Keywords: bearing, complete ensemble empirical mode decomposition with adaptive noise, fault diagnosis, multipoint optimal minimum entropy deconvolution

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5 Gear Fault Diagnosis Based on Optimal Morlet Wavelet Filter and Autocorrelation Enhancement

Authors: Mohamed El Morsy, Gabriela Achtenová


Condition monitoring is used to increase machinery availability and machinery performance, whilst reducing consequential damage, increasing machine life, reducing spare parts inventories, and reducing breakdown maintenance. An efficient condition monitoring system provides early warning of faults by predicting them at an early stage. When a localized fault occurs in gears, the vibration signals always exhibit non-stationary behavior. The periodic impulsive feature of the vibration signal appears in the time domain and the corresponding gear mesh frequency (GMF) emerges in the frequency domain. However, one limitation of frequency-domain analysis is its inability to handle non-stationary waveform signals, which are very common when machinery faults occur. Particularly at the early stage of gear failure, the GMF contains very little energy and is often overwhelmed by noise and higher-level macro-structural vibrations. An effective signal processing method would be necessary to remove such corrupting noise and interference. In this paper, a new hybrid method based on optimal Morlet wavelet filter and autocorrelation enhancement is presented. First, to eliminate the frequency associated with interferential vibrations, the vibration signal is filtered with a band-pass filter determined by a Morlet wavelet whose parameters are selected or optimized based on maximum Kurtosis. Then, to further reduce the residual in-band noise and highlight the periodic impulsive feature, an autocorrelation enhancement algorithm is applied to the filtered signal. The test stand is equipped with three dynamometers; the input dynamometer serves as the internal combustion engine, the output dynamometers induce a load on the output joint shaft flanges. The pitting defect is manufactured on the tooth side of a gear of the fifth speed on the secondary shaft. The gearbox used for experimental measurements is of the type most commonly used in modern small to mid-sized passenger cars with transversely mounted powertrain and front wheel drive: a five-speed gearbox with final drive gear and front wheel differential. The results obtained from practical experiments prove that the proposed method is very effective for gear fault diagnosis.

Keywords: wavelet analysis, pitted gear, autocorrelation, gear fault diagnosis

Procedia PDF Downloads 304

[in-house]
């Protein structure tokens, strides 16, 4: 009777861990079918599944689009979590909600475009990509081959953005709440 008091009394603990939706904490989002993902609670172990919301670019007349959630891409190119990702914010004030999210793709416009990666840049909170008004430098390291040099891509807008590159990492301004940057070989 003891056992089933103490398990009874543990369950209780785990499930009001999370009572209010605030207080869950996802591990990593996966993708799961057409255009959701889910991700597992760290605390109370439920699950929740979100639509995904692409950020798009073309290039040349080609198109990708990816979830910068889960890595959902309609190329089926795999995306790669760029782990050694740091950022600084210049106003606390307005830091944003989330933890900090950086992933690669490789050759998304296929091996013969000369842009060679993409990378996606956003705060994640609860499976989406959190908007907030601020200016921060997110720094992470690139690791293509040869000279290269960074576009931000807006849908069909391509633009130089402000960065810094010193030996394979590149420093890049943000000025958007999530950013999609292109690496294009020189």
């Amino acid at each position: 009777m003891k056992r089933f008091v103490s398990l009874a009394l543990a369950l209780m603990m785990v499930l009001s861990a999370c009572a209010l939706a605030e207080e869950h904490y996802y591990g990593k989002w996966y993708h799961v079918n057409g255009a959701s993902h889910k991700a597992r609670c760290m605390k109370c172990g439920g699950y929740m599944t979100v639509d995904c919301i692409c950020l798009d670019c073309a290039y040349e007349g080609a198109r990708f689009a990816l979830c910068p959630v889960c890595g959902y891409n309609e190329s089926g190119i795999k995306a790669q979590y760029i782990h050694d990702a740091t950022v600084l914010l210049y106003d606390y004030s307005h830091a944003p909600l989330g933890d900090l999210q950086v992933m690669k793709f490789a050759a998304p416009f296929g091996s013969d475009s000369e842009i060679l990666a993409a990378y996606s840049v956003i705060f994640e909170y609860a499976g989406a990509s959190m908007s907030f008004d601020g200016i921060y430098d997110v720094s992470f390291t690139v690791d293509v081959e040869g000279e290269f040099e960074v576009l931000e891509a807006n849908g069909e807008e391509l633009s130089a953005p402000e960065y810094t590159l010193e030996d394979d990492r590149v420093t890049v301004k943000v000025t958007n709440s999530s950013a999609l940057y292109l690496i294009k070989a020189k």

4 Dimensionality Reduction in Modal Analysis for Structural Health Monitoring

Authors: Elia Favarelli, Enrico Testi, Andrea Giorgetti


Autonomous structural health monitoring (SHM) of many structures and bridges became a topic of paramount importance for maintenance purposes and safety reasons. This paper proposes a set of machine learning (ML) tools to perform automatic feature selection and detection of anomalies in a bridge from vibrational data and compare different feature extraction schemes to increase the accuracy and reduce the amount of data collected. As a case study, the Z-24 bridge is considered because of the extensive database of accelerometric data in both standard and damaged conditions. The proposed framework starts from the first four fundamental frequencies extracted through operational modal analysis (OMA) and clustering, followed by density-based time-domain filtering (tracking). The fundamental frequencies extracted are then fed to a dimensionality reduction block implemented through two different approaches: feature selection (intelligent multiplexer) that tries to estimate the most reliable frequencies based on the evaluation of some statistical features (i.e., mean value, variance, kurtosis), and feature extraction (auto-associative neural network (ANN)) that combine the fundamental frequencies to extract new damage sensitive features in a low dimensional feature space. Finally, one class classifier (OCC) algorithms perform anomaly detection, trained with standard condition points, and tested with normal and anomaly ones. In particular, a new anomaly detector strategy is proposed, namely one class classifier neural network two (OCCNN2), which exploit the classification capability of standard classifiers in an anomaly detection problem, finding the standard class (the boundary of the features space in normal operating conditions) through a two-step approach: coarse and fine boundary estimation. The coarse estimation uses classics OCC techniques, while the fine estimation is performed through a feedforward neural network (NN) trained that exploits the boundaries estimated in the coarse step. The detection algorithms vare then compared with known methods based on principal component analysis (PCA), kernel principal component analysis (KPCA), and auto-associative neural network (ANN). In many cases, the proposed solution increases the performance with respect to the standard OCC algorithms in terms of F1 score and accuracy. In particular, by evaluating the correct features, the anomaly can be detected with accuracy and an F1 score greater than 96% with the proposed method.